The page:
Excerpts from "Creepy-Crawlies and You: A Perspicacious Wizard's Guide to Practical Entomo-Arachnology"


The Greater Doom Weevil

Much despised by farmers is the lesser weevil, scourge upon crop and soil. Yet more despised is its rare and powerful relative, the Greater Doom Weevil. The antennae of these colossal beetle-like creatures reach to the height of a man's shoulder, their shell is glossy and slippery and as fit a suit of armor as any forged. And their hunger far exceeds that of their swarming little cousins. 

The reader may protest that the Greater Doom Weevil is no more than another oversized (possibly magically enhanced) pest, a beast to be exterminated like so many giant ants, and giant wasps, and giant locusts. What warrants its inclusion in a collection of rare and wondrous creepy crawlies?

Beyond its gross physical abilities, the Doom Weevil is notable for its prophetic properties. To those suitably inclined, the preserved innards of such a beast are unexcelled for the purpose of haruspicy, superior even to the guts of an albino lamb. Its entwined antennae produce excellent dowsing rods, its glittering eyes produce extraordinary, multifaceted black crystal balls. 

This divinatory power is possessed of the being in life as well, to the detriment of those who would hunt it. The Weevil has been known to pronounce exact and correct prophecies about those in its presence, though it possesses no faculties of humanoid communication in other situations, or perhaps simply chooses never to use them. These prophecies are uniformly damning to their subjects, most commonly consisting of loss of wealth and property, ill luck in romance, and grievous injury. They will continue to speak these prophecies if the subject does not depart forthwith, and they do not cease to be accurate or horrible. Our thoughts remain with the late Professor Gilliwig, God rest his soul. 


The Anatolian Hair Spider

A relative of various species of burrowing arachnids, the dime-sized Anatolian Hair Spider seeks out coiffures as its preferred habitat. Note that it is not wild, but feral; the nobility of the Ottoman Empire formerly employed tame spiders as living fashion statements, accessorizing the spiders with particular hairdos and outfits. For nearly a century, no society woman would be caught dead without a little crawler of her own racing about on her head. The Anatolian is noted for a highly concentrated venom, which though insufficient to cause much damage to a human, retains a dormitive potency, and can put its wearer to sleep at short notice.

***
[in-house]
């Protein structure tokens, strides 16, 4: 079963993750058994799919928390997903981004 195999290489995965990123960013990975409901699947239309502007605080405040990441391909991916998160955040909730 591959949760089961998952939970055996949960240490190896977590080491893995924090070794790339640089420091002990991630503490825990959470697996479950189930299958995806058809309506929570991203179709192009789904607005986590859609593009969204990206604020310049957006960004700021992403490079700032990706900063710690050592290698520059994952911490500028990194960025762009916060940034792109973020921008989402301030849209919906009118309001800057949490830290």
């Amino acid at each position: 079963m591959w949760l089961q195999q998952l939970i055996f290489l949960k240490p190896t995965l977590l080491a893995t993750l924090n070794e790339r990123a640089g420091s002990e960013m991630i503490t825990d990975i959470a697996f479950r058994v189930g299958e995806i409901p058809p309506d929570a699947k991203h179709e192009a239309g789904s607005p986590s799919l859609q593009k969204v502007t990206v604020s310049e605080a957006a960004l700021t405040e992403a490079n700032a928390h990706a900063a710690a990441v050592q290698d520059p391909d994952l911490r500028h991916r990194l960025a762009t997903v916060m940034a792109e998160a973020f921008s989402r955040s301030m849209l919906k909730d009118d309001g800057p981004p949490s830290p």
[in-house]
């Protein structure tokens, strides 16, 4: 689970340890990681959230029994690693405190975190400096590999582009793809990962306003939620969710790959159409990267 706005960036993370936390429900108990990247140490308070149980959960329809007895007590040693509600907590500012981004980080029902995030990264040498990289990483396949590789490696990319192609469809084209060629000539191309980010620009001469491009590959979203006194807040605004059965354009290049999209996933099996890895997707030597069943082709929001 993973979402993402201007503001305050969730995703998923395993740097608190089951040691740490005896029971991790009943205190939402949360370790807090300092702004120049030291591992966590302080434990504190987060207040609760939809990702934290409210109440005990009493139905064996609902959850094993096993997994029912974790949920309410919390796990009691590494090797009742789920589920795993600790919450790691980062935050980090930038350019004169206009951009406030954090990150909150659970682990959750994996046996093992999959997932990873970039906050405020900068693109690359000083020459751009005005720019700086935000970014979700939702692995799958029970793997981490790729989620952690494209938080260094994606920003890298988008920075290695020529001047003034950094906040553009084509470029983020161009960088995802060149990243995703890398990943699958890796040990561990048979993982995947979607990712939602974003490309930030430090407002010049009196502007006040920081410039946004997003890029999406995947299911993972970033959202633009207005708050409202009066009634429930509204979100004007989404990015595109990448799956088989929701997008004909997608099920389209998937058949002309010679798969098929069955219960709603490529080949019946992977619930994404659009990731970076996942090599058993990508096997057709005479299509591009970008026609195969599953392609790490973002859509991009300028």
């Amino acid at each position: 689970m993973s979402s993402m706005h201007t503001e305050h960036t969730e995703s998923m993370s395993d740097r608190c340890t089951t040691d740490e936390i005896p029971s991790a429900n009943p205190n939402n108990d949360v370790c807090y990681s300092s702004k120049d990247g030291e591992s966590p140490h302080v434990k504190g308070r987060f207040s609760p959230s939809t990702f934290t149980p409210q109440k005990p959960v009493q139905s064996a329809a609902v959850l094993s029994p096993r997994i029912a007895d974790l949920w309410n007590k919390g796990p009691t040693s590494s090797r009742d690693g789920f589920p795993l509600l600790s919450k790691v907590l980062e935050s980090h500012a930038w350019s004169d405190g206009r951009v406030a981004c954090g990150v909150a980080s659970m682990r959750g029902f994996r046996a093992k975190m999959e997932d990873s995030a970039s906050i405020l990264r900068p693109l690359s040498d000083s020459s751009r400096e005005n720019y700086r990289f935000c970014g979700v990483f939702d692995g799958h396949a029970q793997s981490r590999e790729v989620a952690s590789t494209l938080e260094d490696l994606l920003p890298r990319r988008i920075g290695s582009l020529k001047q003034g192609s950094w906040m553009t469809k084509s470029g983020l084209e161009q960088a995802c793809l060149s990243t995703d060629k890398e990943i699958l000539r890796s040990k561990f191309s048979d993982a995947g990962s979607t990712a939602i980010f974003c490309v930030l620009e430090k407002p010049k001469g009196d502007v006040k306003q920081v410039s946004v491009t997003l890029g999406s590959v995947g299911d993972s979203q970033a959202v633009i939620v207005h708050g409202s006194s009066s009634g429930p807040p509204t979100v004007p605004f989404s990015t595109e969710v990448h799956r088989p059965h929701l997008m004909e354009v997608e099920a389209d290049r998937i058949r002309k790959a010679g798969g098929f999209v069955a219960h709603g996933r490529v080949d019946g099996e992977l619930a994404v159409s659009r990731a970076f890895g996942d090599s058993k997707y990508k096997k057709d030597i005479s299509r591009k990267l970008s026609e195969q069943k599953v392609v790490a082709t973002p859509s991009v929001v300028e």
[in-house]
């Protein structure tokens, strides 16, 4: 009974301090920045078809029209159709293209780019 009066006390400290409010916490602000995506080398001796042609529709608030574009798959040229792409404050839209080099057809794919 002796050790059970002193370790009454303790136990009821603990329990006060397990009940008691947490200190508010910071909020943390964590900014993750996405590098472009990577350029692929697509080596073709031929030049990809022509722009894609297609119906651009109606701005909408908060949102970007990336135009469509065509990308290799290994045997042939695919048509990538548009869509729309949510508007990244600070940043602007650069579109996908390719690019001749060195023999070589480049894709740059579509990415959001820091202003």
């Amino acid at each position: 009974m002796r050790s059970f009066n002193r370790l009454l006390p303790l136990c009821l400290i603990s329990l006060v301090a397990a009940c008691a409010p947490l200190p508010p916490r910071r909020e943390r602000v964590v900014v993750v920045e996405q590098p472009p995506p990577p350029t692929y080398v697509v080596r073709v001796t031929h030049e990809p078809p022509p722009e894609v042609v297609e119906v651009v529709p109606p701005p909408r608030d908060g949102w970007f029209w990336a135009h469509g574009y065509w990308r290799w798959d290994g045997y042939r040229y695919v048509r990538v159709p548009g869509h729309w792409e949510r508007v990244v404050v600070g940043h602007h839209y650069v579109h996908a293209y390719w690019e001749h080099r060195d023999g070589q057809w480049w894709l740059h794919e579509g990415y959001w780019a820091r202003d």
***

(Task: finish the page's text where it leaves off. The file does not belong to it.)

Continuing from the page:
This trait was much beloved of its owners, as it provided ready escape from dull conversation. However, after an unfortunate incident where the mistress of the Pasha Selim fell asleep under the spider's venom during his Excellency's poetry-recital, the Anatolian Hair-Spider rapidly fell out of court fashion. Extant varieties are not wild, but feral. They are attracted to perfumes and large headdresses, and woe befalls the soldier whose crested helmet has become a lair for such creatures. Once attached to a head, the spider is loath to leave, unless the head is shaved clean or chased off with a specialized spray (its recipe now sadly lost). 

After an Anatolian Hair Spider to a new, hirsute host, 1:6 each hour that the spider's bite induces sleep, with 1HD per spider. Many spiders have been known to inhabit the same head, but only over short periods of time, as they will eventually battle with one another for territorial supremacy. They are also excellent at maintaining hair health and eating ticks and fleas. 


The Jade Locust

Folklore tells of a young girl, sent out by her mother to find food, who instead discovered a colony of locusts in the process of devastating the local crops. However, she noticed that they left behind molted shells of pure jade. She brought the shells, and no small number of the locusts, back to her mother, who reprimanded the girl for bringing back such meager insects. Nevertheless, over her daughter's protestations, she consumed them. 

That night, a whole swarm of angry jade locusts erupted from her body and puppeted her dead limbs like an automaton. This was the beginning of the rule of the immortal Locust Empress.